By: Sasha Trubetskoy
Date of Original: 2017
Original Size: 27 x 36 inches
This imaginative map can best be described as a subway-style diagram of the major Roman roads, based on the Empire of ca. 125 AD. Drawing on Stanford’s ORBIS model, The Pelagios Project, and the Antonine Itinerary, Trubetskoy's map combines well-known historic roads, like the Via Appia, with lesser-known ones (in some cases given imagined names).
Construction of this vast system of transportation began around 300 BC and continued through the expansion and consolidation of the Roman Republic and the Roman Empire. Through their network of small local roads and long-distance highways, they provided efficient means for the overland movement of armies, officials, civilians, inland carriage of official communications, and trade goods. If you want to get a sense of scale with regards to the applicable use of the Roman roads during the 2nd century AD, it would take two months to walk on foot from Rome to Byzantium. If you had a horse, it would only take you a month.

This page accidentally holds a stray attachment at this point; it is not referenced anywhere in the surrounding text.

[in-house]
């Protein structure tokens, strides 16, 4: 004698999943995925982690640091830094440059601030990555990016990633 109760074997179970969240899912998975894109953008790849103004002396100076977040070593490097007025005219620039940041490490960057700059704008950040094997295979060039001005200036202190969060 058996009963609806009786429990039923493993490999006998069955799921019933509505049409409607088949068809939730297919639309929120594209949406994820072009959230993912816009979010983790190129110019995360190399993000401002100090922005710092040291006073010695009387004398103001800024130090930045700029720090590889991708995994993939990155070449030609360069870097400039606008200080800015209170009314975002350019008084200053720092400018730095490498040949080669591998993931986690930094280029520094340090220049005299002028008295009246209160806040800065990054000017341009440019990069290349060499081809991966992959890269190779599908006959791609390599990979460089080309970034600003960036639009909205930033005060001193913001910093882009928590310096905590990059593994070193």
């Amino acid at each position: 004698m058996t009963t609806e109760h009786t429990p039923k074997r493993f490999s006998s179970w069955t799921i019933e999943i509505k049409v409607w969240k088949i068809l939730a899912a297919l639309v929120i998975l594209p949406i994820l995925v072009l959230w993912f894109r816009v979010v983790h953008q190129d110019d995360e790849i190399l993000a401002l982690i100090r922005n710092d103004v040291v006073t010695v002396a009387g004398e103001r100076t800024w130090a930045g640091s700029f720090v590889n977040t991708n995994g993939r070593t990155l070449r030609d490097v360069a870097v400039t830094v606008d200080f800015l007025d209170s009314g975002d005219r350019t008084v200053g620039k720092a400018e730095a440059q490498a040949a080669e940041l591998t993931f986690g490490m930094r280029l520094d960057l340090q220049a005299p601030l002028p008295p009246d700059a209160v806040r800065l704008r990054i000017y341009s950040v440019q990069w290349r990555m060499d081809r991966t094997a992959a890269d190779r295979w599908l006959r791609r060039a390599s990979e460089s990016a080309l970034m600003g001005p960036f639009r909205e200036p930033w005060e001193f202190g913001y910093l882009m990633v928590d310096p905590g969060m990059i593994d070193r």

This map combines the geographical data of an ancient transportation system with the style of modern subway maps many are accustomed to today. The end result is a beautiful map that provides an understanding as to the vast expanses of one of the greatest human civilizations to ever exist.
Inventory # 81036
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What can be referred to as modern cartography has been around for over 550 years. Throughout that time an enormous amount of new land was discovered, cities were founded while others perished. International trade and travel became the norm, political borders were ever-changing, and numerous wars were waged. With all that being said, hundreds of thousands of maps were created that show such events and episodes in time.
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